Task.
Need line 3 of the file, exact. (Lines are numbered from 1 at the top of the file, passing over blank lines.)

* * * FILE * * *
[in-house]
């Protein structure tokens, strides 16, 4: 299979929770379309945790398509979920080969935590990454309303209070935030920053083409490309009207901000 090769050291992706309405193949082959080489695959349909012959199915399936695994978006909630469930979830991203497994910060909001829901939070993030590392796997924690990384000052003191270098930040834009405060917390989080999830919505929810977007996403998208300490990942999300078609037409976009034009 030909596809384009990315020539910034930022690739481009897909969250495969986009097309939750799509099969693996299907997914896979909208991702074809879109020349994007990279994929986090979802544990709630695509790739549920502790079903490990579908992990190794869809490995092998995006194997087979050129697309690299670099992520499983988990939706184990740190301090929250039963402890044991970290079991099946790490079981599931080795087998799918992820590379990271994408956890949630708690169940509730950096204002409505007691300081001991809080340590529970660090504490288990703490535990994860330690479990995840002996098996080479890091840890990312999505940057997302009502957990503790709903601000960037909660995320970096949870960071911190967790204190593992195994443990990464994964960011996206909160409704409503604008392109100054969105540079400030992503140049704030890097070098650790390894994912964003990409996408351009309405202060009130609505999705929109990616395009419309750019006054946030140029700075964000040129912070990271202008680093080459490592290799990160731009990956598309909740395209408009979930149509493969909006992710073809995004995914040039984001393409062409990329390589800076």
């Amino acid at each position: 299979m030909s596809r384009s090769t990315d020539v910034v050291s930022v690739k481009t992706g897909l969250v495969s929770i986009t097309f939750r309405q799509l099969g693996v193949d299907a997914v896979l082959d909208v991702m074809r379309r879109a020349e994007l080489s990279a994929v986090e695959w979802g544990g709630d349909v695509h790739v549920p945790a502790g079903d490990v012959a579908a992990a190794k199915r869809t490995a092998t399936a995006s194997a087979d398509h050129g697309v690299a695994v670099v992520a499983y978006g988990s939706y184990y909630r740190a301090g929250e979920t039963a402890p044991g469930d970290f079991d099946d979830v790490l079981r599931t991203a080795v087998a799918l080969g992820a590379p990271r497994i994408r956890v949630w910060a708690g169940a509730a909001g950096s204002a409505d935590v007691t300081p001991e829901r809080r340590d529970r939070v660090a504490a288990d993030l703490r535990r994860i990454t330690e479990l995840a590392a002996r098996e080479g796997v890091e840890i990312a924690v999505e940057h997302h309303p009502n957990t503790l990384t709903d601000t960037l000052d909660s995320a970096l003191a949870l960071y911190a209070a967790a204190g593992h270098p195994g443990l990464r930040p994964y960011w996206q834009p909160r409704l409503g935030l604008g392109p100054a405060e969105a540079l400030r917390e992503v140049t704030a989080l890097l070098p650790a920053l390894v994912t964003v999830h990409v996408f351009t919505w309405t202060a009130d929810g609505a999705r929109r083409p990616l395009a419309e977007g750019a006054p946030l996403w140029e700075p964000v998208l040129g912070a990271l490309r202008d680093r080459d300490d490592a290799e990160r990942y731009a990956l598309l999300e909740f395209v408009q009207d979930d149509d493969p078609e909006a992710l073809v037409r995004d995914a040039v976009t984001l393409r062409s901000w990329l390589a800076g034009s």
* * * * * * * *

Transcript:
């Amino acid at each position: 299979m030909s596809r384009s090769t990315d020539v910034v050291s930022v690739k481009t992706g897909l969250v495969s929770i986009t097309f939750r309405q799509l099969g693996v193949d299907a997914v896979l082959d909208v991702m074809r379309r879109a020349e994007l080489s990279a994929v986090e695959w979802g544990g709630d349909v695509h790739v549920p945790a502790g079903d490990v012959a579908a992990a190794k199915r869809t490995a092998t399936a995006s194997a087979d398509h050129g697309v690299a695994v670099v992520a499983y978006g988990s939706y184990y909630r740190a301090g929250e979920t039963a402890p044991g469930d970290f079991d099946d979830v790490l079981r599931t991203a080795v087998a799918l080969g992820a590379p990271r497994i994408r956890v949630w910060a708690g169940a509730a909001g950096s204002a409505d935590v007691t300081p001991e829901r809080r340590d529970r939070v660090a504490a288990d993030l703490r535990r994860i990454t330690e479990l995840a590392a002996r098996e080479g796997v890091e840890i990312a924690v999505e940057h997302h309303p009502n957990t503790l990384t709903d601000t960037l000052d909660s995320a970096l003191a949870l960071y911190a209070a967790a204190g593992h270098p195994g443990l990464r930040p994964y960011w996206q834009p909160r409704l409503g935030l604008g392109p100054a405060e969105a540079l400030r917390e992503v140049t704030a989080l890097l070098p650790a920053l390894v994912t964003v999830h990409v996408f351009t919505w309405t202060a009130d929810g609505a999705r929109r083409p990616l395009a419309e977007g750019a006054p946030l996403w140029e700075p964000v998208l040129g912070a990271l490309r202008d680093r080459d300490d490592a290799e990160r990942y731009a990956l598309l999300e909740f395209v408009q009207d979930d149509d493969p078609e909006a992710l073809v037409r995004d995914a040039v976009t984001l393409r062409s901000w990329l390589a800076g034009s």